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When it comes to the different industries weathering the disruption caused by the COVID-19 pandemic, few can meet the standout performance of the property market.

A key driver of economic growth, productivity and investment, residential real estate has been in high demand amongst international and domestic buyers.

The numbers are impressive. Over the course of 2020, the average price of a residential property experienced its highest level of growth witnessed since 2015 – finally putting an end to the four years of price stagnation as a result of Brexit uncertainty.

Alan Boswell – MPU

In fact, during the opening three months of 2020, Rightmove recorded the greatest surge in Q1 house price growth since 2003. This is all the more impressive given such growth occurred amidst the pandemic.

As a result, the average house price rose by 6% in 2020.

Keeping in mind that this occurred during a pandemic and a time when a large number of traditional mortgage products had been taken off the shelf, we should not downplay the success of the industry.

The reason for this sudden spike in demand can be attributed to the Stamp Duty Land Tax holiday. Announced in July by Chancellor Rishi Sunak, the holiday offers savings of up to £15,000 for those transactions taking place in Northern Ireland and England.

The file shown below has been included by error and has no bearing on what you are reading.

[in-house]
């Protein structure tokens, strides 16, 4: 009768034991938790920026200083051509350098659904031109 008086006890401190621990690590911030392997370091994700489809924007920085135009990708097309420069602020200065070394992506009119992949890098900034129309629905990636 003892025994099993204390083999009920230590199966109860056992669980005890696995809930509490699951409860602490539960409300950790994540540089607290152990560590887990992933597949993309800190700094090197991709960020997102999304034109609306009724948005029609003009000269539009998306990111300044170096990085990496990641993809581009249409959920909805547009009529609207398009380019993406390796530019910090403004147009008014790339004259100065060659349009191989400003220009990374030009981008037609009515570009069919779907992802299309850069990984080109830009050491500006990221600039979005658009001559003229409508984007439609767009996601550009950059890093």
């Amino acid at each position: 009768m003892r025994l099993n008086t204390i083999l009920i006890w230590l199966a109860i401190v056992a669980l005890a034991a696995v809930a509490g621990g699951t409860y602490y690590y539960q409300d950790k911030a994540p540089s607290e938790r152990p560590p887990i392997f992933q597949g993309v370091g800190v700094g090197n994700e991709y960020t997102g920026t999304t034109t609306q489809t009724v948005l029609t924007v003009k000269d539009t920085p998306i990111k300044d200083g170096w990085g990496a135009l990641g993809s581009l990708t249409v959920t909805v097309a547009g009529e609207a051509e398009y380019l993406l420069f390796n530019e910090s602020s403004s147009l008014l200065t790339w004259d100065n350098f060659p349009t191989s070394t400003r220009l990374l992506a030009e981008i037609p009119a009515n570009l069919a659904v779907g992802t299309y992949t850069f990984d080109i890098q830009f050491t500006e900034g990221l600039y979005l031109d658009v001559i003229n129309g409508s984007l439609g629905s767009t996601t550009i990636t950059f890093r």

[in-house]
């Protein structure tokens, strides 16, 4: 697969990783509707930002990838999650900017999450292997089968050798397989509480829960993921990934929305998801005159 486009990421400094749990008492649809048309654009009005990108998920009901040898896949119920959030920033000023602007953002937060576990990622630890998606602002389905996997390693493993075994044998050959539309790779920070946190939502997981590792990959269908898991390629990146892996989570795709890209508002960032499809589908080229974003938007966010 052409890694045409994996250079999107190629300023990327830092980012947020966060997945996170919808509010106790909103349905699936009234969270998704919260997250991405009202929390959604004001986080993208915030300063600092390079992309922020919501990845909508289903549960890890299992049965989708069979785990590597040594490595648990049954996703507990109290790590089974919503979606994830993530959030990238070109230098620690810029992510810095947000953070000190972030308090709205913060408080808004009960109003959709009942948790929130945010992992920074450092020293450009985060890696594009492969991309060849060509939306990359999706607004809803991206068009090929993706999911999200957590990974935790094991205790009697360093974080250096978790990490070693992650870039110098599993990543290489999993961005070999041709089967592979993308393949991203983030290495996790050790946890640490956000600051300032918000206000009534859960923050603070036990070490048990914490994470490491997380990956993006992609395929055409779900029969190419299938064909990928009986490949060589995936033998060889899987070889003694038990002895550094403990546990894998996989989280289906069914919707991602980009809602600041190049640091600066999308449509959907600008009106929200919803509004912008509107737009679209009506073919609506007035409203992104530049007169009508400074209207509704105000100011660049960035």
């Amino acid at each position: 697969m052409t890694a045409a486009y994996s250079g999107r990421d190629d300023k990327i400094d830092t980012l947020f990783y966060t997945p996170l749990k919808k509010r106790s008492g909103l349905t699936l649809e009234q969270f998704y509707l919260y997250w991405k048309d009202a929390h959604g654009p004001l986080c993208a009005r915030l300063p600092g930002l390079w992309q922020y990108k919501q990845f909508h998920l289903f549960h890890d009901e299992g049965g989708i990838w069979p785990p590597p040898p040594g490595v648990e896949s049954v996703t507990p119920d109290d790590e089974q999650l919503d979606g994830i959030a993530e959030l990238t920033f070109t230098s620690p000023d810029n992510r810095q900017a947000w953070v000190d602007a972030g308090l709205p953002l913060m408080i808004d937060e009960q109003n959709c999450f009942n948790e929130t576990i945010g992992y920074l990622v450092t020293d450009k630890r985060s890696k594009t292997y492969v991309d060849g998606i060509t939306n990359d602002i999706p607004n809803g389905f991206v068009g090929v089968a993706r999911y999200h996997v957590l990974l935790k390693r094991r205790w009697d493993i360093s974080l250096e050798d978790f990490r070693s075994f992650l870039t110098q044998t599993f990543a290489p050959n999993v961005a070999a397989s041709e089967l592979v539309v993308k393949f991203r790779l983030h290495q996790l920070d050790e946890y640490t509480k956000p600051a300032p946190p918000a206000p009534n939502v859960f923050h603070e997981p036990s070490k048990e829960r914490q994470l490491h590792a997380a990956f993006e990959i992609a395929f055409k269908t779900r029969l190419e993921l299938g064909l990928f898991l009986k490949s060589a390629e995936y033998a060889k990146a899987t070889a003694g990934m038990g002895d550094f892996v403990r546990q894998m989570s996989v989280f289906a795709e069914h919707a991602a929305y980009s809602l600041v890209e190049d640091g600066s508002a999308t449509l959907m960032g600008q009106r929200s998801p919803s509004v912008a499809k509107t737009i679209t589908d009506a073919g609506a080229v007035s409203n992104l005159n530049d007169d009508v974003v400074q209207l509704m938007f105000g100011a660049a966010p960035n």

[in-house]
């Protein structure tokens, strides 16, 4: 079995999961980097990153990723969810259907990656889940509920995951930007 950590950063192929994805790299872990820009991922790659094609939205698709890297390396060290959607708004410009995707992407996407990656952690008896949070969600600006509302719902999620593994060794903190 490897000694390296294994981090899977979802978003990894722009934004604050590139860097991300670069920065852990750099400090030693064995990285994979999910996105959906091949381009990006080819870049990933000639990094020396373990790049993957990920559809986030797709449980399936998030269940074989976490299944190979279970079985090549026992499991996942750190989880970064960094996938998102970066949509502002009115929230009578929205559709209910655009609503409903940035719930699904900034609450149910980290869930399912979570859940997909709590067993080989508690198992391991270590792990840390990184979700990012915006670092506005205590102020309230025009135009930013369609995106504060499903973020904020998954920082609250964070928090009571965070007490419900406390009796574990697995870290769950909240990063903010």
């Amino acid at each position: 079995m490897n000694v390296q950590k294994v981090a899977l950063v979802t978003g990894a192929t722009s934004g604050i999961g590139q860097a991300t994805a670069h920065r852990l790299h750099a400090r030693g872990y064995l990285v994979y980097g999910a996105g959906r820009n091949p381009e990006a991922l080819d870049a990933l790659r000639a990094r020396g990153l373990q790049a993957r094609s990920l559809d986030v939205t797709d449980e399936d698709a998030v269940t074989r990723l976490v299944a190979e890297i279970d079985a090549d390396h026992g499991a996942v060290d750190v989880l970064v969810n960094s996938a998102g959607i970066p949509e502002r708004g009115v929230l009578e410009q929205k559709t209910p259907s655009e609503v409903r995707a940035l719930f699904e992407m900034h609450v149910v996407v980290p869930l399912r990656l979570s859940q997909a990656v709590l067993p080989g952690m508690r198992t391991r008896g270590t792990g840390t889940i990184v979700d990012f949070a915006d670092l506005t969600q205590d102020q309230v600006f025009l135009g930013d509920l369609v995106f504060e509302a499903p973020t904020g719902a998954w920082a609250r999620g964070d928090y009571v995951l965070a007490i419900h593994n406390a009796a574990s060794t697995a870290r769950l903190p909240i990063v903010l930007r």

The holiday is due to expire on 31st March 2021, yet given its’ success in unlocking property investment, calls are mounting for the Chancellor to extend the holiday so that buyers do not risk missing out.

Mainstream lenders are already anticipating a flurry of new enquiries as buyers look to take advantage of the holiday during this closing window of opportunity.

The big worry at the moment is whether this demand will be met, particularly for those in difficult or complex financial circumstances – something that has become increasingly common as a consequence of the pandemic.

With the Chancellor set to deliver the 2021 Spring Budget on 3 March, the wider property market is hoping he will use this opportunity to announce an extension of the holiday.

I see merit in extending the holiday. Few could have expected such a positive response and, with enquiries still high, I believe there is still a role for the holiday to play in stimulating property investment. This is important not just for the industry, but the wider economy.

As I mentioned earlier, the real estate market is a key pillar of the economy. On this basis, any strategy that aims to bring about the post-pandemic recovery of the economy will need to include measures that support the property market. The 2021 Spring Budget is an ideal time to announce such a strategy, which could include an extension of the holiday.

Looking beyond the immediate future, I am confident in the future prospects for the property market.

Over the years, the UK has been able to effectively establish itself as a leading destination for investment into bricks and mortar.

This partly has to do with the diverse range of opportunities on offer, from buy-to-let investments to new-build constructions.

This will remain the case, which is why I am supportive of any measures that ensure great access to property investment in the UK.

Paresh Raja, CEO of Market Financial Solutions

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Paresh Raja
Paresh Raja, CEO of Market Financial Solutions

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